Proteins and enzymes are the macromolecular workhorses of living cells. In the cell, macromolecules interact with each other in specific ways, that allow the cell to perform its various functions. Macromolecular interactions are driven by the favourable change in free energy that occurs when molecules interact with their substrates, and much of what we know about the specific action of enzymes is in fact learned from biochemical assays that characterize these free-energy changes under standard in vitro conditions. However, simple biochemistry does not tell the complete story. Physical processes that occur in the cell can strongly modify the conditions under which molecular interactions take place and as such are an intergral part of cellular functioning. Likewise, physical processes that affect the mobility and spatial distribution of macromolecules in the cell are important to their biological activity, as they determine where and when these molecules are brought into contact with their substrates. This article first gives a short description of the interior of cells, the physical environment in which macromolecular interactions take place. Then the concept of free energy as a driving force behind biochemical reactions is introduced. Specific and nonspecific effects on the free-energy leels of interacting macromolecules in a cellular envrionmen are discussed. Finally, it focuses on processes that play a role in bringing molecules together in the cell. The principles of diffusion and directed transport driven by force generation in the cell are discussed.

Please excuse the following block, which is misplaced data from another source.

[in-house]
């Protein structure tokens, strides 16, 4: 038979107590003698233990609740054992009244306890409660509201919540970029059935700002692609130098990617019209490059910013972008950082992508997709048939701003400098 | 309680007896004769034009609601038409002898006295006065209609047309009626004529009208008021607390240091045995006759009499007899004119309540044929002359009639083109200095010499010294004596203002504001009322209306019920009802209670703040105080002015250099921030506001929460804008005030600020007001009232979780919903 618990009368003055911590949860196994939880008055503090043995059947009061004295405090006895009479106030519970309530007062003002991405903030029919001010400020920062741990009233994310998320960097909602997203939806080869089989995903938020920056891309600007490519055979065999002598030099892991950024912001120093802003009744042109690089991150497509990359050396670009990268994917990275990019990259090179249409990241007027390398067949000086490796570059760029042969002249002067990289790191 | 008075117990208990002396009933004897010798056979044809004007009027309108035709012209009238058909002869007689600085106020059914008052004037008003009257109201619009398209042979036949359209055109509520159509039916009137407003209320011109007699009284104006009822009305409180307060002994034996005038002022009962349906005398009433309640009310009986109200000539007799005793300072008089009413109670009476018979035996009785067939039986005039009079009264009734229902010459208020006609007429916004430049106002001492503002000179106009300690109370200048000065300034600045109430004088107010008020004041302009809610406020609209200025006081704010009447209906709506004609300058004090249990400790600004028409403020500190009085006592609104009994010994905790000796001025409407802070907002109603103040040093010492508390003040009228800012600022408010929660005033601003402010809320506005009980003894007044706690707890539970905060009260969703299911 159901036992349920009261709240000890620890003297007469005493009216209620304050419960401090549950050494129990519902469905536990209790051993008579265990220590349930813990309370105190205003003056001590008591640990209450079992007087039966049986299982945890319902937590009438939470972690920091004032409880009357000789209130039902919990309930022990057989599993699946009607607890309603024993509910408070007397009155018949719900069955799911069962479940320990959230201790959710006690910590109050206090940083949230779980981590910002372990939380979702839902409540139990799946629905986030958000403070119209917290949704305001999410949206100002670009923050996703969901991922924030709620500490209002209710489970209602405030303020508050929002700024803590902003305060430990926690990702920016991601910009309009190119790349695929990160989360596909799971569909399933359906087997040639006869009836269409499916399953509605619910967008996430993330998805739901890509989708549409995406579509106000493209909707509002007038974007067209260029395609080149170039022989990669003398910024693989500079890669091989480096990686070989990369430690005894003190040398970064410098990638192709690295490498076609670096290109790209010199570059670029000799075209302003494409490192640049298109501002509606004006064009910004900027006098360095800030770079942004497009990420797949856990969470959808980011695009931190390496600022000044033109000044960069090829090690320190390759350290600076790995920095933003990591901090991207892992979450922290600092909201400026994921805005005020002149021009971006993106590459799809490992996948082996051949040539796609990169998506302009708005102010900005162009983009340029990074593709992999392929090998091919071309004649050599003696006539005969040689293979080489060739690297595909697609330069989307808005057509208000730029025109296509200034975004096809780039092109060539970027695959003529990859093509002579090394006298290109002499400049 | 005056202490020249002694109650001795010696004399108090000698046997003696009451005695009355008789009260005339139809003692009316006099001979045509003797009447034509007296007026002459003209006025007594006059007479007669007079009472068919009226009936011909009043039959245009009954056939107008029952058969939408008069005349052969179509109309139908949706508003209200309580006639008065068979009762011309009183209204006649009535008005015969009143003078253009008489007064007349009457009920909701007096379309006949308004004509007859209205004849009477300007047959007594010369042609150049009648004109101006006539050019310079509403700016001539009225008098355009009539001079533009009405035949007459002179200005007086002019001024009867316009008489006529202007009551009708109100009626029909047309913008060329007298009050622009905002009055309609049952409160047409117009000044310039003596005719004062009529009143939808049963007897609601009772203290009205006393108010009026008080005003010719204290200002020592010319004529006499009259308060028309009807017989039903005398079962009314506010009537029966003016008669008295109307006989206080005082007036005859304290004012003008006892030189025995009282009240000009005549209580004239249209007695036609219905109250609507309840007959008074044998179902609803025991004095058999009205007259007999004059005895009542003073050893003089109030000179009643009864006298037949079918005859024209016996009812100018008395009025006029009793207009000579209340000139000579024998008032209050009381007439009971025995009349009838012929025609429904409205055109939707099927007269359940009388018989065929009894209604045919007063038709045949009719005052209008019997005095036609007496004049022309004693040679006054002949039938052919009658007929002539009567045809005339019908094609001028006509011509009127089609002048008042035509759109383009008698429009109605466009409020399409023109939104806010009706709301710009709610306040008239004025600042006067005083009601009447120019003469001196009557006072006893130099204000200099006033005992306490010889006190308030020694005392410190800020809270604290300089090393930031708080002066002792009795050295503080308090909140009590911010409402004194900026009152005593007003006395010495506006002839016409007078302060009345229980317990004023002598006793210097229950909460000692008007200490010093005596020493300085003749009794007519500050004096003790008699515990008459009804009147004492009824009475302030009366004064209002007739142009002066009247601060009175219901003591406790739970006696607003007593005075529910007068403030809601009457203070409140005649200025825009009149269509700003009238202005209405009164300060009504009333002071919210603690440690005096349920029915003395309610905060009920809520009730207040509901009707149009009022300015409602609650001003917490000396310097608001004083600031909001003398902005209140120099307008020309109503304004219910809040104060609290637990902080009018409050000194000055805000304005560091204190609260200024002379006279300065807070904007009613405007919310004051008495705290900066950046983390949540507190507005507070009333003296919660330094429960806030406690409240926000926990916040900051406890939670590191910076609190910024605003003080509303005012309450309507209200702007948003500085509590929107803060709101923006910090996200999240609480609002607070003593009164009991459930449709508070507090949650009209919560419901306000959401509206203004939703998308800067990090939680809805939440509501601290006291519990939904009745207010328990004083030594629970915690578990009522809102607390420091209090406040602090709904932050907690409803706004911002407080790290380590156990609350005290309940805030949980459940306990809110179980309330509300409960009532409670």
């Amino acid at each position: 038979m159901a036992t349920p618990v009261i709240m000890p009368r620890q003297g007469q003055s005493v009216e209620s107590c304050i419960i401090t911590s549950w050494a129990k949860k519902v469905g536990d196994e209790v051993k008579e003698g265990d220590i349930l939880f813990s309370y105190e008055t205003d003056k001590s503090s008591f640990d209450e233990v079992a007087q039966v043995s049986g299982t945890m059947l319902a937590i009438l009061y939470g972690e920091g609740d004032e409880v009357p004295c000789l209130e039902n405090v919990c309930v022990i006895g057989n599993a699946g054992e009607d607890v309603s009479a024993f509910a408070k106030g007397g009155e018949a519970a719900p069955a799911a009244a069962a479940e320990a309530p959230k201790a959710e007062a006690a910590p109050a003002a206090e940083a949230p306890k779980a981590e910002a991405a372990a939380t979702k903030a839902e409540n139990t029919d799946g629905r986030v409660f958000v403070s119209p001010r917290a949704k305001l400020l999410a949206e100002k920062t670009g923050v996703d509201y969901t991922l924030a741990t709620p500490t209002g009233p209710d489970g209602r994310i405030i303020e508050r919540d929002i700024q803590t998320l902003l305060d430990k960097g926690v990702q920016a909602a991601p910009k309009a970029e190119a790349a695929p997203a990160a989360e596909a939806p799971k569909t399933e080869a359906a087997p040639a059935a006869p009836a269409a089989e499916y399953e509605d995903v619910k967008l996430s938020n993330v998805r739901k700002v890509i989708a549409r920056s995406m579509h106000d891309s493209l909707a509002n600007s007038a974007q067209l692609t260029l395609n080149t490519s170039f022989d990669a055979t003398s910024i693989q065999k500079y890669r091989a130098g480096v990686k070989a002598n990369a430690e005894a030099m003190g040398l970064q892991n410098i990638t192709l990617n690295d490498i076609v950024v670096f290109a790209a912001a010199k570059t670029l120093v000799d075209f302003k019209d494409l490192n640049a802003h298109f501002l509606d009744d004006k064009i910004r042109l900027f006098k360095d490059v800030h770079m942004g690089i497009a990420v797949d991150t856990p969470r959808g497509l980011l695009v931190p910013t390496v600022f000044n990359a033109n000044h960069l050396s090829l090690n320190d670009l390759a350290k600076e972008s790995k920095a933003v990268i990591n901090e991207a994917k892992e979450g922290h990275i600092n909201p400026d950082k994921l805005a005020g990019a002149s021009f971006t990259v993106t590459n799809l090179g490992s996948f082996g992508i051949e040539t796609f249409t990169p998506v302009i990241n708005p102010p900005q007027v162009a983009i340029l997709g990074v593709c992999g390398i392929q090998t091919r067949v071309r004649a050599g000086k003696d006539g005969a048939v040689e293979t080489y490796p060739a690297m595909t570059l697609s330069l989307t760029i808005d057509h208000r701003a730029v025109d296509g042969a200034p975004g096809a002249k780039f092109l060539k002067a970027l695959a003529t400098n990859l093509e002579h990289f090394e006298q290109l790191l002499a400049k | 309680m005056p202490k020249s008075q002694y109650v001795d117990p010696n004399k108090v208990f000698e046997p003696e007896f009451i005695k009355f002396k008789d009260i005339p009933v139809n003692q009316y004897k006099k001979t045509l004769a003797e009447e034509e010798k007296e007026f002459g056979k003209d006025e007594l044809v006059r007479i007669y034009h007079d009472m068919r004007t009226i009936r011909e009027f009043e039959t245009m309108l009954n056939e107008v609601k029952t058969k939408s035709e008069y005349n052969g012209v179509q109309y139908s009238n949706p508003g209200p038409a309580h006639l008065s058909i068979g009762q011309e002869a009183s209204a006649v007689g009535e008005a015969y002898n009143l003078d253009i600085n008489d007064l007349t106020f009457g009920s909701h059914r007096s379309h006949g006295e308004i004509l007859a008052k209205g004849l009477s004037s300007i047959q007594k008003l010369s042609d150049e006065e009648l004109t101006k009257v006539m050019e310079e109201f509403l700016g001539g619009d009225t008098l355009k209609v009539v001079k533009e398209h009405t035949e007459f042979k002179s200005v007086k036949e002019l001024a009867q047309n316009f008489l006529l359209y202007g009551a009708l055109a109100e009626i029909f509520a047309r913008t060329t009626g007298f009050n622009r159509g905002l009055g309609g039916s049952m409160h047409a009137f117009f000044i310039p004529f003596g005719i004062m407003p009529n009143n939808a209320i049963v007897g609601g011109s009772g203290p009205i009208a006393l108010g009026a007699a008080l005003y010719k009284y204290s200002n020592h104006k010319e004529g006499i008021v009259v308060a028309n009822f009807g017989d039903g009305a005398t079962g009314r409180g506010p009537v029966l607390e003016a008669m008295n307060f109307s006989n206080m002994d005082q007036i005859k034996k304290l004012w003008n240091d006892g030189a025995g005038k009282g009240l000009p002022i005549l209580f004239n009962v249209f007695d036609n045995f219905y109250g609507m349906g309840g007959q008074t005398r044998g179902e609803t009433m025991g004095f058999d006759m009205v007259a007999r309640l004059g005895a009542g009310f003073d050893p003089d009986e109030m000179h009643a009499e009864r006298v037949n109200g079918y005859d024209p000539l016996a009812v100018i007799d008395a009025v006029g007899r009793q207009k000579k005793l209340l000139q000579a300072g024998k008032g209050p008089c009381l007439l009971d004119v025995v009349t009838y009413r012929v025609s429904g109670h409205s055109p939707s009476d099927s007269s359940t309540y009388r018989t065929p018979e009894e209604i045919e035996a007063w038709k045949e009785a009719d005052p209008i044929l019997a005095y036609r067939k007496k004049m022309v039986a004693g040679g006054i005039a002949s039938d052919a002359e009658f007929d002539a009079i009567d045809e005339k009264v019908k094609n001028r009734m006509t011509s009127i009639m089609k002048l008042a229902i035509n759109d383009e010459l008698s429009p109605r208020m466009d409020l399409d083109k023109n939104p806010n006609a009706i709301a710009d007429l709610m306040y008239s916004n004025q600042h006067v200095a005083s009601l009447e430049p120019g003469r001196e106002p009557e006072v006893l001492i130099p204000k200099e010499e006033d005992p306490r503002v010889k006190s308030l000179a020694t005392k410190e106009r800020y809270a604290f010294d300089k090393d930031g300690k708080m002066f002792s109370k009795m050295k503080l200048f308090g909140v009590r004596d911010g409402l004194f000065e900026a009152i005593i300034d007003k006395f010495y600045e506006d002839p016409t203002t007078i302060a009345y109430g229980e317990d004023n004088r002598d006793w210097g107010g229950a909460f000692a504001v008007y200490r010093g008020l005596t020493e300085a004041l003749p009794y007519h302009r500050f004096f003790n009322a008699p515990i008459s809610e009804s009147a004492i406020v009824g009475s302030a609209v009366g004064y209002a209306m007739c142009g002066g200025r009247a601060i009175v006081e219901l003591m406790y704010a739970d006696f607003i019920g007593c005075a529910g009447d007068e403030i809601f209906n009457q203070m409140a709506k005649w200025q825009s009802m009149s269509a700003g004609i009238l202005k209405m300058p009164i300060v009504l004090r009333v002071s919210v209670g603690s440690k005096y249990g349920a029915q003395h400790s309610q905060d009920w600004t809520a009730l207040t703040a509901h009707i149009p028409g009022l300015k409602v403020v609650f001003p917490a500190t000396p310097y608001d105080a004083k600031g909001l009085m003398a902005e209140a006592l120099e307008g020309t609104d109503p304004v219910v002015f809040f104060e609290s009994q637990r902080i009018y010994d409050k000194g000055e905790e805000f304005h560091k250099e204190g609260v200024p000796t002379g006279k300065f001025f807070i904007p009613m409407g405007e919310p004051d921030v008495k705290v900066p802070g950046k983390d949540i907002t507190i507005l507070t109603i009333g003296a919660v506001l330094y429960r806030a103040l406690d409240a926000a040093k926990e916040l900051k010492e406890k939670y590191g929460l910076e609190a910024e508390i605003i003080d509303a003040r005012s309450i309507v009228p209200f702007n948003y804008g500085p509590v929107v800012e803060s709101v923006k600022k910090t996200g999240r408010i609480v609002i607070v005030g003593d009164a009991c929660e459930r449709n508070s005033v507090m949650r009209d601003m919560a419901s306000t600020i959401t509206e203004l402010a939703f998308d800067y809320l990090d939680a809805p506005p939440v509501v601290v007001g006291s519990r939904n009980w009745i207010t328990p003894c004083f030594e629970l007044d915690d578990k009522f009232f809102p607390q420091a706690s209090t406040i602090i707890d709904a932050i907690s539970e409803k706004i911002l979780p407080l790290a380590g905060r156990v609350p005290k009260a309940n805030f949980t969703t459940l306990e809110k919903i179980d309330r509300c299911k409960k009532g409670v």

Dogterom, M. (2002). Cell biophysics. In Encyclopedia of Life Sciences (pp. 12–18). Macmillan.